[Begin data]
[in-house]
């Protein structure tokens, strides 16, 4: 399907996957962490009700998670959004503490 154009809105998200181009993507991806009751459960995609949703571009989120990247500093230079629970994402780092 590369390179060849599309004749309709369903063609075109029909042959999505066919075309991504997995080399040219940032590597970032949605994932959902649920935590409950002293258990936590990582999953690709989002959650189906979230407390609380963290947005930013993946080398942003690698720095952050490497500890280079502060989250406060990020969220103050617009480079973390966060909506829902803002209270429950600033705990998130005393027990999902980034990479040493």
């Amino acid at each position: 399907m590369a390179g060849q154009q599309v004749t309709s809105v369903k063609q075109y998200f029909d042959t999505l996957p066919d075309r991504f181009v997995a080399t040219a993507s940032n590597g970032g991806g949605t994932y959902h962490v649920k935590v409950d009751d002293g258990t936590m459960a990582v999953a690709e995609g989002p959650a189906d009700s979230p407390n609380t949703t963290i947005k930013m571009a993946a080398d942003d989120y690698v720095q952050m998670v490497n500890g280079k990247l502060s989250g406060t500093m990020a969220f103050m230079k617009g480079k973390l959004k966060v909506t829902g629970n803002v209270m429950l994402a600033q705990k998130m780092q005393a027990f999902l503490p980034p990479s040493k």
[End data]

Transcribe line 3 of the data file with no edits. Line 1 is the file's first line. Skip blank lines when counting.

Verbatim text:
């Amino acid at each position: 399907m590369a390179g060849q154009q599309v004749t309709s809105v369903k063609q075109y998200f029909d042959t999505l996957p066919d075309r991504f181009v997995a080399t040219a993507s940032n590597g970032g991806g949605t994932y959902h962490v649920k935590v409950d009751d002293g258990t936590m459960a990582v999953a690709e995609g989002p959650a189906d009700s979230p407390n609380t949703t963290i947005k930013m571009a993946a080398d942003d989120y690698v720095q952050m998670v490497n500890g280079k990247l502060s989250g406060t500093m990020a969220f103050m230079k617009g480079k973390l959004k966060v909506t829902g629970n803002v209270m429950l994402a600033q705990k998130m780092q005393a027990f999902l503490p980034p990479s040493k």